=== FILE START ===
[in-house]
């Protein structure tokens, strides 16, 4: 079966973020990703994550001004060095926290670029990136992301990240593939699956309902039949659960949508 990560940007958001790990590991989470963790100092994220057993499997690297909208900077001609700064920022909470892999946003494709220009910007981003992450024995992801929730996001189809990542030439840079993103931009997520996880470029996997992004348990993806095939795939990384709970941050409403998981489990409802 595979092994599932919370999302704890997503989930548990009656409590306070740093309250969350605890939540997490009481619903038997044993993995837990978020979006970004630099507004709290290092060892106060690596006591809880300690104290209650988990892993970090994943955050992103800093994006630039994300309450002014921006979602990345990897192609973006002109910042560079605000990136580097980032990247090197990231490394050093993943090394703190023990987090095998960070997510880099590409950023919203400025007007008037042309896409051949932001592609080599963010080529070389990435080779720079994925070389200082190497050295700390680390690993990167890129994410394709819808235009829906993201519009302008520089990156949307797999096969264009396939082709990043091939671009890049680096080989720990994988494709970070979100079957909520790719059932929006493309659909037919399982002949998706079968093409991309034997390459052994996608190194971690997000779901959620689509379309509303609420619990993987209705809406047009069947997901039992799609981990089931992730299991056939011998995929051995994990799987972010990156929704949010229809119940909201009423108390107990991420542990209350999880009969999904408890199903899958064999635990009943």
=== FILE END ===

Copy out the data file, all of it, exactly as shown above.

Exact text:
[in-house]
């Protein structure tokens, strides 16, 4: 079966973020990703994550001004060095926290670029990136992301990240593939699956309902039949659960949508 990560940007958001790990590991989470963790100092994220057993499997690297909208900077001609700064920022909470892999946003494709220009910007981003992450024995992801929730996001189809990542030439840079993103931009997520996880470029996997992004348990993806095939795939990384709970941050409403998981489990409802 595979092994599932919370999302704890997503989930548990009656409590306070740093309250969350605890939540997490009481619903038997044993993995837990978020979006970004630099507004709290290092060892106060690596006591809880300690104290209650988990892993970090994943955050992103800093994006630039994300309450002014921006979602990345990897192609973006002109910042560079605000990136580097980032990247090197990231490394050093993943090394703190023990987090095998960070997510880099590409950023919203400025007007008037042309896409051949932001592609080599963010080529070389990435080779720079994925070389200082190497050295700390680390690993990167890129994410394709819808235009829906993201519009302008520089990156949307797999096969264009396939082709990043091939671009890049680096080989720990994988494709970070979100079957909520790719059932929006493309659909037919399982002949998706079968093409991309034997390459052994996608190194971690997000779901959620689509379309509303609420619990993987209705809406047009069947997901039992799609981990089931992730299991056939011998995929051995994990799987972010990156929704949010229809119940909201009423108390107990991420542990209350999880009969999904408890199903899958064999635990009943």